Yale, one of the world’s oldest lock manufacturers, was one of the earliest brands to offer digital access solutions in India—mostly in plush offices and hotels. It has a wide portfolio of smart locks for homes, but they are quite expensive (starting from 10,330 and going all the way to 68,999). Godrej, with its strong legacy of locks, has a similar range of smart locks—more affordable than Yale. The smart lock industry might be at a nascent stage in India but is opening up vigorously. Till last year, digital locks contributed to only around 3-5% of the overall lock category for Godrej. It is projected to account for more than 10% of the overall category for the company within a couple of years.

Some of the interesting and relatively affordable options are from home automation upstarts in India, like Qubo (a Hero Group company), Atomberg and Zunpulse. While Atomberg and Zunpulse only have one variant, Qubo offers half-a-dozen options to choose from.

Atomberg, widely known for its smart fans, has Atomberg SL1 ( 15,299) that offers a comprehensive access control solution with a packed features list. It’s a good looking, solid offering with a capable companion app. There’s no Wi-Fi support, which is fair in its price segment, but that brings down the smartness quotient.

Qubo has something for everyone—at different price points from 7,990-19,990. The good thing is that the functionality and access methods across the range are mostly the same and they differ only in build quality as well as the number of bolts it packs. There’s a Wi-Fi lock gateway sold separately ( 3,990), which allows you to remotely unlock the door from anywhere or enable virtual assistants like Alexa and Google Assistant to unlock the door without getting up from your couch. It also allows integration with Qubo Video Doorbell, allowing you to unlock the door from within the app. Then there’s Zunpulse Wireless Smart Door Lock ( 11,000) that has most of the features in an affordable package. Zunpulse has a Wi-Fi gateway ( 2,500) that enables remote unlocking and monitoring but without support for virtual assistants or integration with smart home devices, including the company’s video doorbell.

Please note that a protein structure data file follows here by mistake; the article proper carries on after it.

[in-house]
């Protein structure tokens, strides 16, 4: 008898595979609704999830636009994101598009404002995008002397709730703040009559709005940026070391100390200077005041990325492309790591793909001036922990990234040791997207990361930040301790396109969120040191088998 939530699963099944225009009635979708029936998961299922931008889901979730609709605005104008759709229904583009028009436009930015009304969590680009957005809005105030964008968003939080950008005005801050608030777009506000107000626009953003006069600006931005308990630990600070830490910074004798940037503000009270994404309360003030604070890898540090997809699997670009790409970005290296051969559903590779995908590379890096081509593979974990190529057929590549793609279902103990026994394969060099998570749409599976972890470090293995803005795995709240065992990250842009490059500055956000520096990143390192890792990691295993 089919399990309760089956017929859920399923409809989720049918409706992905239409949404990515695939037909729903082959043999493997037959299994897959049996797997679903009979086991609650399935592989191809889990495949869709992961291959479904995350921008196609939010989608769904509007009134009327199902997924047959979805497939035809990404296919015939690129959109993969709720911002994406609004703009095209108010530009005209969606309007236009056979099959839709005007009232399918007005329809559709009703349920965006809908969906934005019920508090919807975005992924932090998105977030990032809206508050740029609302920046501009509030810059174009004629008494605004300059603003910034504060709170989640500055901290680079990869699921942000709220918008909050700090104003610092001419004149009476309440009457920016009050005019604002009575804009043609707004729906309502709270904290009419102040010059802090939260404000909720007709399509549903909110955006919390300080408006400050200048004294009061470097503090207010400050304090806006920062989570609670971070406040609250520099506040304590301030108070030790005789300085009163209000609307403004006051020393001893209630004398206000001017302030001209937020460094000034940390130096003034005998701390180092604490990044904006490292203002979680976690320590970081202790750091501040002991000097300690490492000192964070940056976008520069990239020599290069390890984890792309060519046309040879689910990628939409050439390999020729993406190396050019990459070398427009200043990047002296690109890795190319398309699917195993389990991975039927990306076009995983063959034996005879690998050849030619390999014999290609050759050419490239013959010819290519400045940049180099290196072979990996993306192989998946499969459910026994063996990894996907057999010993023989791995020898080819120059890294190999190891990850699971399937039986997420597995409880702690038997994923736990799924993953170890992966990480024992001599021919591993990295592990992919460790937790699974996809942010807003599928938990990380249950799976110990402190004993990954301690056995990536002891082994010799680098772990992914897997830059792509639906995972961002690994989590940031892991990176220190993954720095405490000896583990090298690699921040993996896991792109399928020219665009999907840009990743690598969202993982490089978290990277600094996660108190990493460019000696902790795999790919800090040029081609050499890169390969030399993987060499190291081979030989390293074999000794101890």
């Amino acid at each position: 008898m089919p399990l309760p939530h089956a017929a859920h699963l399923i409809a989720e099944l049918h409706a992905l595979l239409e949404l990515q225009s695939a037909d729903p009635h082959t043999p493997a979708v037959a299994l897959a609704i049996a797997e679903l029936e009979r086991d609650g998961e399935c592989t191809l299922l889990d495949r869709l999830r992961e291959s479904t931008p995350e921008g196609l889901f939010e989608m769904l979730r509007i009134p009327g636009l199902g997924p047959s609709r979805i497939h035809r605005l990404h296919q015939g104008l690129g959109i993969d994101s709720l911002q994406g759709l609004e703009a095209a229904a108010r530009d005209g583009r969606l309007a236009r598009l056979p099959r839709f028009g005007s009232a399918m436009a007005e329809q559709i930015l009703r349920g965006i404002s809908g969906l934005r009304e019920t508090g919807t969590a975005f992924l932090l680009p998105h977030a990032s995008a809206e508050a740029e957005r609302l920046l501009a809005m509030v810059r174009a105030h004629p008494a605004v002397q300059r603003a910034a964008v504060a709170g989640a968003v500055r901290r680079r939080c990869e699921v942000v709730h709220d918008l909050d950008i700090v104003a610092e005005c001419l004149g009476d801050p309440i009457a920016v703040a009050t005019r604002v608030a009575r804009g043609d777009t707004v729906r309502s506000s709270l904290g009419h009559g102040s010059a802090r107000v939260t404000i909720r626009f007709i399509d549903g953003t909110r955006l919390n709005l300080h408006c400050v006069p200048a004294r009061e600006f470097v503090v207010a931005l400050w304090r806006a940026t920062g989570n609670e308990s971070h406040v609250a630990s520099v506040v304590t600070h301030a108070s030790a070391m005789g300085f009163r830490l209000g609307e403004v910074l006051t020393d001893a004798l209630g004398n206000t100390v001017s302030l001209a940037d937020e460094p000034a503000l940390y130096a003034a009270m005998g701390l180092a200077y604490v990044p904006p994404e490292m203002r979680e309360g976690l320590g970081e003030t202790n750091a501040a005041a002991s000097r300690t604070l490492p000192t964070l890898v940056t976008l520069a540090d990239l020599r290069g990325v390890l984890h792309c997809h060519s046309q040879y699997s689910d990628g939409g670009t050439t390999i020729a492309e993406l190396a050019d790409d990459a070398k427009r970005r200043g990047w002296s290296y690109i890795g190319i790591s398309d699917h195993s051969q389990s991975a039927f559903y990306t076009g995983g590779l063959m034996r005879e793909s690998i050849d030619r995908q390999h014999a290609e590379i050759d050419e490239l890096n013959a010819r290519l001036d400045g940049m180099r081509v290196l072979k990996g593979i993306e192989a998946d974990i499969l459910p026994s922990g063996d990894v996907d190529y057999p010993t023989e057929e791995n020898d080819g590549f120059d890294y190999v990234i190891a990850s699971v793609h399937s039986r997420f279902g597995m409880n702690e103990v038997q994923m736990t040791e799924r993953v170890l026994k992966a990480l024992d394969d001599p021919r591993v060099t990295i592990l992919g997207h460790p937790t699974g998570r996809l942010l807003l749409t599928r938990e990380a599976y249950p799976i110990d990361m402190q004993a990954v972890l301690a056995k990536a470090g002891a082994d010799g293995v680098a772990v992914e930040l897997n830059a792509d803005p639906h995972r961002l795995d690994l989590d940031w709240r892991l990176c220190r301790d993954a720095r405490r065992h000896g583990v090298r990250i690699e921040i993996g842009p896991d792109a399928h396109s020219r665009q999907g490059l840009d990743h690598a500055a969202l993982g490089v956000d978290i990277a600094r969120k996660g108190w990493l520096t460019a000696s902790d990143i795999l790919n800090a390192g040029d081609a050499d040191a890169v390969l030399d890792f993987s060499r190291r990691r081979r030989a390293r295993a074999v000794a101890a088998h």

One has to keep in mind that smart locks, like all connected devices, are vulnerable to hacking. While breach of other smart devices might be an invasion of privacy or lead to cybercrimes, a smart lock breach may jeopardise one’s safety or put one at financial loss. Even though they make lock-picking less likely, a sophisticated hacking attempt can get past the barrier. However, such a heist will be the digital equivalent of an organised robbery attempt—not something a typical user needs to worry about.

Of course, most manufacturers are constantly working to mitigate any vulnerabilities. So, it’s a good idea to buy a smart lock from credible, trustworthy brands instead of random sellers online. And, always keep the app updated so that your guard is up to any new threats. That said, I’d imagine there’s a limit till when a brand supports a smart lock after which it might be exposed to any future vulnerabilities— unlike traditional locks which often last for decades.

Abhishek Baxi is a technology journalist and digital consultant.